Interview: Gina Prince-Bythewood and KiKi Layne Talk ‘The Old Guard’, Epic Fight Scenes, Immortality & More
If you want a dose of baddass women-led action, that has important quiet moments, and stellar fight choreography, The Old Guard is most definitely the film for you! Directed by Gina Prince-Bythewood and starring KiKi Layne, The Old Guard is based on the graphic novel of the same name, written by Greg Rucka (who also wrote the screenplay) and illustrated by Leandro Fernandez.
I had the pleasure of chatting with Prince-Bythewood and Layne about the film where they shared what it was was that drew them to the project, what it was like filming such epic fight scenes and what they might do if they had some of the immortality that is portrayed throughout the film (and the graphic novel).
Check out the full interview below:
The Old Guard Synopsis:
The Old Guard follows the lives of a group of immortals who fight for what they believe is right. The mercenaries–who are centuries of years old–have their secret discovered while on a new mission. On the run from those who wish to exploit their secret for monetary gain, the quartet feels the “awakening” of another immortal. They have to find her quickly before the people who are after them become privy to the information that another immortal exists.
Directed by Prince-Bythewood, The Old Guard stars Layne alongside Charlize Theron, Chiwetel Ejiofor, Marwan Kenzari, Luca Marinelli, Matthias Schoenaerts and Veronica Ngô.
The Old Guard is now available on Netflix! You can check out our review of the film here.
About KiKi & Gina:
KiKi Layne (Nile in The Old Guard)
Breakout star KiKi Layne made her debut on the big screen as the female lead in Barry Jenkins’ film If Beale Street Could Talk for Annapurna and Plan B Entertainment. The film premiered to rave reviews at both the Toronto International Film Festival and the New York Film Festival and went on to win Best Feature at the Independent Spirit Awards in 2019. The film was also nominated for a Golden Globe Award for Best Motion Picture, and a Critics’ Choice Award for Best Picture.
Layne was seen in HBO’s Native Son, starring opposite Ashton Sanders, Margaret Qualley and Nick Robinson. The film premiered at the Sundance Film Festival 2019 as the Opening Night Feature. Layne and Sanders co-starred again in 2019 for Rupert Wyatt’s Captive State. Layne can also be seen starring opposite Julianne Moore in Luca Guadagnino’s short film The Staggering Girl that premiered in Cannes in May 2019. Following completion of her work on The Old Guard, Layne went straight on to shoot Coming to America 2 beside Eddie Murphy and James Earl Jones. The film is slated for a 2020 release.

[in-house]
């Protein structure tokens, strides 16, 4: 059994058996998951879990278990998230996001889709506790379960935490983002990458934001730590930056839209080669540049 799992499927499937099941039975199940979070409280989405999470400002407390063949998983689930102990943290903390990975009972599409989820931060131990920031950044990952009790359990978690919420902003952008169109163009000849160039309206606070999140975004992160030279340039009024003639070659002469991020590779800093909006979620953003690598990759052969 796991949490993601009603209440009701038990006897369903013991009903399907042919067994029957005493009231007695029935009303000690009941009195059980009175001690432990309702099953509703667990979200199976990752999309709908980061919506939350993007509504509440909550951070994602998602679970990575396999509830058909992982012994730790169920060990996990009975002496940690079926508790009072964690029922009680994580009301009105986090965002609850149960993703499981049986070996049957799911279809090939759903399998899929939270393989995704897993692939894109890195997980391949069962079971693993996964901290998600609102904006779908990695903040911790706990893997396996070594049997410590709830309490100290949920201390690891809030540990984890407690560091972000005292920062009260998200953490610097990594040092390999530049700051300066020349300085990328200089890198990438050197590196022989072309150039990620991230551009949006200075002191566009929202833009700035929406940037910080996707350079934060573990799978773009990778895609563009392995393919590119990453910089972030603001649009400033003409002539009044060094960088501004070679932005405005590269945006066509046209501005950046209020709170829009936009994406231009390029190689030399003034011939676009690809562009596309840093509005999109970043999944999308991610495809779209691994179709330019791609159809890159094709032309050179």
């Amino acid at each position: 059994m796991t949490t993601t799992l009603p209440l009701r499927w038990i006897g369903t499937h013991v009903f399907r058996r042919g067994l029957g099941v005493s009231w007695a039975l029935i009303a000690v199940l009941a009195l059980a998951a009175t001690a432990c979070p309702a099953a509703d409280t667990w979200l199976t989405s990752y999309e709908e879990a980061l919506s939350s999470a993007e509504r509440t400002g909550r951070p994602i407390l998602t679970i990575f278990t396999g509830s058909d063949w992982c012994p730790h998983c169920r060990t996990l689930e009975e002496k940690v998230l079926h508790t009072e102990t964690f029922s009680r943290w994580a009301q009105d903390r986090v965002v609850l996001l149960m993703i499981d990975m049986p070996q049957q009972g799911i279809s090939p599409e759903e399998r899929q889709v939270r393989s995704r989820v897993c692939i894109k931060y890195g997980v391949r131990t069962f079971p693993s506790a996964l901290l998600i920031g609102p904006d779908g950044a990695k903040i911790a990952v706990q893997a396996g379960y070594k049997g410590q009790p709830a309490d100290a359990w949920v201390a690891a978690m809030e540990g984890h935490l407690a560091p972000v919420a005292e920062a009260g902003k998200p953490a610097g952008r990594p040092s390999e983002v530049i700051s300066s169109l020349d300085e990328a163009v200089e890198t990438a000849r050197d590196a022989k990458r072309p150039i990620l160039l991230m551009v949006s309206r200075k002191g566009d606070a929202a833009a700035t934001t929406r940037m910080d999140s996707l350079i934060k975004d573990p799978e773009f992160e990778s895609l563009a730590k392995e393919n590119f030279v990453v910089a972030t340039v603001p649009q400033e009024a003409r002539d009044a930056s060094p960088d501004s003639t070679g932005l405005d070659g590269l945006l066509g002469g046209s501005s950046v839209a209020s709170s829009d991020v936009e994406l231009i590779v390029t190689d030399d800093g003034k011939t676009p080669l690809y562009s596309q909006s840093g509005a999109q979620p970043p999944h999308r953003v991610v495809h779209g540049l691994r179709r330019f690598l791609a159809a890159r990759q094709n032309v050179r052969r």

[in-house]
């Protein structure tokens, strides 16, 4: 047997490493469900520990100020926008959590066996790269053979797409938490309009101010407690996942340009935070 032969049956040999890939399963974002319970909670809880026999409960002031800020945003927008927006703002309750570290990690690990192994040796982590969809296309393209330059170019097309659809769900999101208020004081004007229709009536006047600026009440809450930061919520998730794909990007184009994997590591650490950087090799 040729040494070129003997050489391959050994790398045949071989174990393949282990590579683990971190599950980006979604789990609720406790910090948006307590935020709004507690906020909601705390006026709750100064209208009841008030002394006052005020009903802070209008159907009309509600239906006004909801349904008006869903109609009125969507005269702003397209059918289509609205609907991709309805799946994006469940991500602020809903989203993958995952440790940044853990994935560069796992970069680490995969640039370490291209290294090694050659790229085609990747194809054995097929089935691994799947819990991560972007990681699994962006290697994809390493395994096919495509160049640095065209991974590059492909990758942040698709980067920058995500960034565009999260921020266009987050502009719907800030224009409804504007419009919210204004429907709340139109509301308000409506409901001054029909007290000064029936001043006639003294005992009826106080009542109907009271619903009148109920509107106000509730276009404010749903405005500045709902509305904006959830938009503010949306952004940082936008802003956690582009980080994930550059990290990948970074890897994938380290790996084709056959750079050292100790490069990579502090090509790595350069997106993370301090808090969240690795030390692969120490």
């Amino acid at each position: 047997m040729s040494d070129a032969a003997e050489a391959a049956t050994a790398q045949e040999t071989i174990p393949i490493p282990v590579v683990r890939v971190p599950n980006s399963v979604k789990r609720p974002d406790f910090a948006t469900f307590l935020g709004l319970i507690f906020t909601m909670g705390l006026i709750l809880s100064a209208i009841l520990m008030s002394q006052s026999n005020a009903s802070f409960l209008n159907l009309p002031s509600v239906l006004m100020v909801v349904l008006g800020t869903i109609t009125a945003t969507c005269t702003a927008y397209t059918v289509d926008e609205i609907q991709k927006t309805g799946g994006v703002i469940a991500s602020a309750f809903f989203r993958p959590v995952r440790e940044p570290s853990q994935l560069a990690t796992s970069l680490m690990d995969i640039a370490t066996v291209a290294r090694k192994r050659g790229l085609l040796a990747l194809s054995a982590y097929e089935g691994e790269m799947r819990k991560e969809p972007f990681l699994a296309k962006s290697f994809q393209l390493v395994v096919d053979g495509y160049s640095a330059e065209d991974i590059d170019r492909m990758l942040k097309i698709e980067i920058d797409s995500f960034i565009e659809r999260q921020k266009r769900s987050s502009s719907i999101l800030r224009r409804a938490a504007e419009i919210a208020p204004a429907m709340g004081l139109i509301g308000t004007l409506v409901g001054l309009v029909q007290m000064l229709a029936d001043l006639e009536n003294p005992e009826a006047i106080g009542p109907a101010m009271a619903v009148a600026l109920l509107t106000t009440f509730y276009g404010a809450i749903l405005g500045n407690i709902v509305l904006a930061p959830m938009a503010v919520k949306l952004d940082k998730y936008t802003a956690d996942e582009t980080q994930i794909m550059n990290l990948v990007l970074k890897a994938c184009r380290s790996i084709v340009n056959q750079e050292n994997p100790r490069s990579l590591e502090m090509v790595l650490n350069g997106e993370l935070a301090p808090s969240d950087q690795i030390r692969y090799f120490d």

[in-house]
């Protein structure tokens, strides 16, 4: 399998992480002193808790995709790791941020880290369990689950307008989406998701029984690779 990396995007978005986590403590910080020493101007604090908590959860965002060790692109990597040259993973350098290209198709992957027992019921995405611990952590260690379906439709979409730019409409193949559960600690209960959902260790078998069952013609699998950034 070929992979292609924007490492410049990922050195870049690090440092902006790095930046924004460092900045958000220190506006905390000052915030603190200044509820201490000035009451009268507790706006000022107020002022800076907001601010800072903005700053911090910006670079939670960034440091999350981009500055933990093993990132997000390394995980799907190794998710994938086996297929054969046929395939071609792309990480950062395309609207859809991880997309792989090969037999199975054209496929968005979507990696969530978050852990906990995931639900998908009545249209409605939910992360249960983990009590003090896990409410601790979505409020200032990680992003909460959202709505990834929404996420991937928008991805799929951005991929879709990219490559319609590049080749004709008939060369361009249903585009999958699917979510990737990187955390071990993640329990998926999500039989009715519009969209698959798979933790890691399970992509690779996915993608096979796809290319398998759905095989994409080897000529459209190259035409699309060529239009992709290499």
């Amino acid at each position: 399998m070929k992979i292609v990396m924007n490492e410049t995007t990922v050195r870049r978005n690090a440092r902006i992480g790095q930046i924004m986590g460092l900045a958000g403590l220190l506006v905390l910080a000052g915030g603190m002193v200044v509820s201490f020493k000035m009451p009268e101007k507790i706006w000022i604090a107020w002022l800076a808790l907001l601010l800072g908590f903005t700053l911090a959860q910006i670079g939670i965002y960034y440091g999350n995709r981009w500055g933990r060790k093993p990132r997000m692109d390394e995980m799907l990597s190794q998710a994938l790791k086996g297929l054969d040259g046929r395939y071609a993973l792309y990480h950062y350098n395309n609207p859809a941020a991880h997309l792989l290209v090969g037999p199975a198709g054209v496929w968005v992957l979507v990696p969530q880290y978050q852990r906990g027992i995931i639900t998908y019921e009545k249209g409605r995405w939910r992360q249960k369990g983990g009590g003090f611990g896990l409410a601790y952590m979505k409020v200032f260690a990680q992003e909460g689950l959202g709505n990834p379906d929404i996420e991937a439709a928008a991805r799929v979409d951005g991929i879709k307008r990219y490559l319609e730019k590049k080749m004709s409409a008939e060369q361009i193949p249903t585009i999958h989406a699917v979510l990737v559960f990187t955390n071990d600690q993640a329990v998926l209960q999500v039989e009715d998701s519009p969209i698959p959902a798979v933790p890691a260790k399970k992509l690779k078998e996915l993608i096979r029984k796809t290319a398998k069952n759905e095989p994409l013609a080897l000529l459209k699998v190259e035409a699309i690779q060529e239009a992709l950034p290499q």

Layne’s stage credits include the US premiere of Octagon (2016) at the Jackalope Theatre in Chicago which garnered her a Black Theater Alliance Award (BTAA) nomination for Best Featured Actress in a Play. Other stage credits include Genesis (2014), Good People (2015), and Definition Theatre and The New Colony’s co-production of Byhalia, Mississippi (2016) which earned her another BTAA nomination for Best Featured Actress in a Play and Most
Promising Actress. She graduated with a BFA in acting from The Theatre School at DePaul University in 2014.
Gina Prince-Bythewood (Director of The Old Guard)
Award-winning director/writer/producer Gina Prince-Bythewood is one of the most versatile storytellers working in film and television. Known for her authentic character-driven work, Prince-Bythewood has directed and written such influential feature films as Love & Basketball, The Secret Life of Bees, and Beyond the Lights.
Other recent credits for Prince-Bythewood include the special event series, Shots Fired, which she and her husband Reggie Rock Bythewood served as series creators and executive producers. The 10-hour series for Fox, examined the dangerous aftermath of two racially charged shootings in a small Southern town. In addition, Prince-Bythewood directed the pilot for Marvel’s Cloak & Dagger, which launched to strong reviews and viewers, starring breakout
actors Olivia Holt and Aubrey Joseph as two teenagers with newly acquired superpowers who are mysteriously linked to one another.
An advocate for equal representation in film, Prince-Bythewood funds a scholarship for African American students in the film program at UCLA, her alma mater.